It’s a new year – and a new opportunity to get that food budget back on track! To help us, my friend Tiffany from Don’t Waste the Crumbs will be sharing a few frugal budgeting ideas with us each month. Take it away, Tiffany …
One of the first lessons I learned early on in my real food journey was that making food from scratch can save a lot of money.
Our grocery budget in The Crumbs Household is $330/month for two adults and two children (ages 6 and 4), so I immediately employed every make-it-from-scratch technique I could possibly find to keep us from overspending.
And while we were definitely saving money making some things from scratch, there was another lesson to be learned: Making food from scratch can take a lot of time.
Time is always in short supply and high demand. In fact, it took me a long time to learn the hard way that my time is NOT always best spent making every single food we eat from scratch.
There are instances where it’s more cost- and time-efficient to buy healthy real food ready-made from the market. Yet on the other hand, there are other instances where it’s just as easy to make the same food at home, possibly for less.
In either case, it’s important for every family to find their own unique balance between time and money when it comes to real food. Not just so you can save money, but so you can save your sanity too! After all, being in the kitchen 24-7 isn’t healthy for you or your family who loves you.
Let me share an example with you … Kelly and I were talking on the phone last week about this whole concept of time vs. savings, and she shared with me that many times she doesn’t make regular tomato salsa from scratch. If she needs just a cup or so for one meal, it just doesn’t make sense for her (money- or time-wise) to buy all of the ingredients and make a big batch from scratch, only to use a small portion as a condiment for one meal. Instead, in this case, she buys only as much salsa as she needs from her local market and makes sure only whole foods are listed in the ingredients.
On the other hand, I always make salsa from scratch. My taco-loving family consumes salsa like it’s water, so a single 32oz batch is gone in just a few days. I know first hand that for my family, it doesn’t make sense for me to buy it.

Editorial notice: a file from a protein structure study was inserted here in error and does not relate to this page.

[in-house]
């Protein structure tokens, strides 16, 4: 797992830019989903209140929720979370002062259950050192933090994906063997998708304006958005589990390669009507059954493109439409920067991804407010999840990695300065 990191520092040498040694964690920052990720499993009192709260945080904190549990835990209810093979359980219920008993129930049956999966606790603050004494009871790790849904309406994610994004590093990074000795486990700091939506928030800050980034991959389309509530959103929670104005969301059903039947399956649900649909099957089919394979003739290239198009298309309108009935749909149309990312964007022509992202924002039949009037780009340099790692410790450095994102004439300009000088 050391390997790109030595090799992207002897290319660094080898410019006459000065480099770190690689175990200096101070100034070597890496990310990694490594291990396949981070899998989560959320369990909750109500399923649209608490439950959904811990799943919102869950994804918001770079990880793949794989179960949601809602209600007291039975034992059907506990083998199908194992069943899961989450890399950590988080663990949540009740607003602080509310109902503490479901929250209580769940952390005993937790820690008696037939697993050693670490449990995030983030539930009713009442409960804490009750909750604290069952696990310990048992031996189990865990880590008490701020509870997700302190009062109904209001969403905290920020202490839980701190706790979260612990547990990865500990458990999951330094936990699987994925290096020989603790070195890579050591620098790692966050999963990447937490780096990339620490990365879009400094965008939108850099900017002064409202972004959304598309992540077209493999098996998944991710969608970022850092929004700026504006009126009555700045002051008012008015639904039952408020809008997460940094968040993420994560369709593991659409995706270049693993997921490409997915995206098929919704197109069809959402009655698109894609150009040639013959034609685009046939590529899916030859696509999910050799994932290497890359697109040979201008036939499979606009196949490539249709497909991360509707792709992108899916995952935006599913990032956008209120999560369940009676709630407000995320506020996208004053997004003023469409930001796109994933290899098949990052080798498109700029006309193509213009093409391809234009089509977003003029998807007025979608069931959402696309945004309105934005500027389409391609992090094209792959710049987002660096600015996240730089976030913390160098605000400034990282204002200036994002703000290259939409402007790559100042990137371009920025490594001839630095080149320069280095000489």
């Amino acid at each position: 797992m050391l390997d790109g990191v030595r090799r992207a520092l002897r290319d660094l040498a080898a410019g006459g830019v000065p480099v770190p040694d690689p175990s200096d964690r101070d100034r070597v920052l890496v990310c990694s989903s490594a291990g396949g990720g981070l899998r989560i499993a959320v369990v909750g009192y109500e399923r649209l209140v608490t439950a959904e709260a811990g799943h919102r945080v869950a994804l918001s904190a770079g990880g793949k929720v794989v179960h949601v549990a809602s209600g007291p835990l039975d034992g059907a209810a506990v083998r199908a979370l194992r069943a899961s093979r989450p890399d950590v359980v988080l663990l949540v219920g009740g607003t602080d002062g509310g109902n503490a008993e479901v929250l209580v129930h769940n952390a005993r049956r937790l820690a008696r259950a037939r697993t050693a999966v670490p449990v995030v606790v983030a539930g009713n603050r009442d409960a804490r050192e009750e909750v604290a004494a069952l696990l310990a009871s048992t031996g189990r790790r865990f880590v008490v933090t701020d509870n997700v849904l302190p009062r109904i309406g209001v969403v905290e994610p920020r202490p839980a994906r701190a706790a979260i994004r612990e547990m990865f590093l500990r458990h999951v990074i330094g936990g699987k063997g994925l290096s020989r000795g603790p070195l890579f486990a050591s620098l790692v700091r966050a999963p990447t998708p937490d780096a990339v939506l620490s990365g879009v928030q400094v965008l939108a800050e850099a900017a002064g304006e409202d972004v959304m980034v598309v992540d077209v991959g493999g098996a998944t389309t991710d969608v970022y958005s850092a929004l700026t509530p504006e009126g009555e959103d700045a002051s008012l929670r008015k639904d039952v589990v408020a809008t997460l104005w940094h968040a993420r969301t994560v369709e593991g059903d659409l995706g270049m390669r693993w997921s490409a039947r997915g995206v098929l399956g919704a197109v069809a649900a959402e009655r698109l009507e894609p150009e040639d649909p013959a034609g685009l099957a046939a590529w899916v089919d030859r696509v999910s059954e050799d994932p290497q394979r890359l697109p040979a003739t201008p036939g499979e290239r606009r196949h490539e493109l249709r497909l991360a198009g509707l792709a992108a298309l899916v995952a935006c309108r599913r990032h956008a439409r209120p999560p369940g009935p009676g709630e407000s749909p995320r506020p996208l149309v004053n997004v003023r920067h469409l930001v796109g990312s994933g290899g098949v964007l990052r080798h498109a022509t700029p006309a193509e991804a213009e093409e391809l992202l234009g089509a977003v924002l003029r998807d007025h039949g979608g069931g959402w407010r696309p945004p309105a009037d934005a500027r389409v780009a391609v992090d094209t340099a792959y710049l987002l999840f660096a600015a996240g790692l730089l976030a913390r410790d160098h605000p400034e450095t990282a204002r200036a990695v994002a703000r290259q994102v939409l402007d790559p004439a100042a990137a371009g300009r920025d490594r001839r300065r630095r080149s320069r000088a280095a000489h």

Here’s another time vs. savings example. For the first half of 2103, you could always count on me buying two whole organic chickens and cutting them into chicken pieces myself. Doing this provided enough chicken for eight meals plus stock for four soup nights – that’s 12 nights of meals every month for a total of $18.
Then one day while strolling through Costco, I found pre-packaged, organic chicken drumsticks that cost less per pound than what I was paying for the whole chickens! I thought I had hit the mother load. Not only could I save money, but I could save time by not having to chop up whole chickens (and cleaning up my mess afterward)!
Each Costco package had three individually wrapped sections and each section contained five drumsticks. One package yielded enough meat for three meals plus stock for two soup nights – that’s five nights of meals for only $11.
But do you see where my logic went wrong?
I thought the drumsticks were a better deal because they cost less per pound and didn’t require any of my time to prepare. But I was wrong.
I would have to buy two of the pre-packaged drumsticks, plus another two pounds of meat, to end up with the same amount of meat if I had simply bought two whole chickens. In terms of money, it would cost another $9.
From start to finish, it takes me 15 minutes to rinse, peel off the skin and carve a whole chicken into parts. If I’m doing two chickens at once, it’s a total of 20 minutes.
Are those 20 minutes worth $9? For me, the answer is Yes!